WRChris

macrumors 6502a
Aug 17, 2016
678
944
Indiana
I would imagine that many of the regulations of today would still be applicable in the near future if self driving cars become reality. true autonomy is still sci-fi.

Likely rules would be
1: you must be sober.
2; you must be able to take control in case of emergency
3: you must be capable of driving

Yeah I figured rules would be the same but you see what I'm trying to say right? And you are assuming you have enough time to enter manual mode and correct before impact.
The owner of the vehicle would still be liable for accidents even if it was fully autonomous, which to me is reason enough to not want this useless tech.
 

mi7chy

macrumors G3
Oct 24, 2014
8,931
9,762
So the Apple Car could be a reality again... I'm still more excited by new Macs but this is interesting.

Not Apple Car but much more likely an extension of Car Play. As futile as it sounds compared to the competition it's better for Apple to try and fail than not try at all.
 

WRChris

macrumors 6502a
Aug 17, 2016
678
944
Indiana
Although the likelihood of it is far, far less than being crippled or killed by a human driver, who are responsible for enough US deaths every year to fill a large arena.
There is not near enough data to say that it's more or less likely. That data won't exist until there are equal drivers vs autonomous vehicles.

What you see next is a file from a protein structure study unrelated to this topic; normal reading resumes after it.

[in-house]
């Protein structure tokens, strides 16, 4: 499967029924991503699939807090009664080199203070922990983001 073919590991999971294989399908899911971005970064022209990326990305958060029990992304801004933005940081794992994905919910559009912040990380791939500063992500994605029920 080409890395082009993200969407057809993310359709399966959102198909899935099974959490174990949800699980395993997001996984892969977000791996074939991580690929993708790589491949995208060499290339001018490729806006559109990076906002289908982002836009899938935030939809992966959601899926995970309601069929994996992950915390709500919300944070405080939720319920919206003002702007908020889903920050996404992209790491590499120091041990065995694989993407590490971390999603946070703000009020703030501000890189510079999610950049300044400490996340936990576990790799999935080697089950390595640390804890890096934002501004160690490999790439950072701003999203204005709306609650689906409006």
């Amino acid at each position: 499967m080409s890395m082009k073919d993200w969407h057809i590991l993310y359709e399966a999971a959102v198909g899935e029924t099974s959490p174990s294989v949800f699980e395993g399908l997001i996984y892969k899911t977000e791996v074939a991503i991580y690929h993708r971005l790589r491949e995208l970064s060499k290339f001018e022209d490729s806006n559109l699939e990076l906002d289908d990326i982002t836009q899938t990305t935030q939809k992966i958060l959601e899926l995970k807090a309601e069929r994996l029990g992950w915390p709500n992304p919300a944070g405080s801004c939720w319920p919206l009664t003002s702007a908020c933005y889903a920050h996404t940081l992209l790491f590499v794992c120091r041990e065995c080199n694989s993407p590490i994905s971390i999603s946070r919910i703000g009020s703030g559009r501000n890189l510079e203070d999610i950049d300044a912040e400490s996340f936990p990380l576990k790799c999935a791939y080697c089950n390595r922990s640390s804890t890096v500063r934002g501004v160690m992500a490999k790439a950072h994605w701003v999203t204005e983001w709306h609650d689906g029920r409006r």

Apples to apples comparison, is the only thing that would convince me.

A calculator is less likely to make a mistake than a human but a self driving car is a little different.
 
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macduke

macrumors G4
Jun 27, 2007
11,780
16,494
Central U.S.
This is a screenshot of an actual interaction I had with Siri yesterday morning after I got out of the shower. I had American Idiot by Green Day stuck in my head while showering, so I used "Hey Siri" to turn up the volume and play it. Or at least I tried—it was like Siri was having a stroke! The best part was after the music started playing, "Hey Siri" couldn't even hear me so that I could tell it to turn up the volume more. There's no way in hell I'd go anywhere near an Apple self-driving car!
 

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LordVic

Cancelled
Sep 7, 2011
5,938
12,455
Yeah I figured rules would be the same but you see what I'm trying to say right? And you are assuming you have enough time to enter manual mode and correct before impact.
The owner of the vehicle would still be liable for accidents even if it was fully autonomous, which to me is reason enough to not want this useless tech.
its really cool tech. it's a step towardsd that mythical sci-fi future.

But I'm with you. I don't really want it until it's at that ready point where it can be trusted.

and I don't see purely autonomous driving being practical until it's all or nothing. Once you get a mix of fallible humans driving, with rigid computer systems, it's a recipe for disaster. People are unpredictable and do things computers often have a hard time account for. It would take some serious AI to be ble to do so in such a complete heuristic sense, that we are still a long way from.

Plus, I really like driving. my foot on the gas. Hand on the wheels. shifting. the roar of the engine at my command.... hmmm, need to go for a drive.... in my... camry.... DONT JUDGE!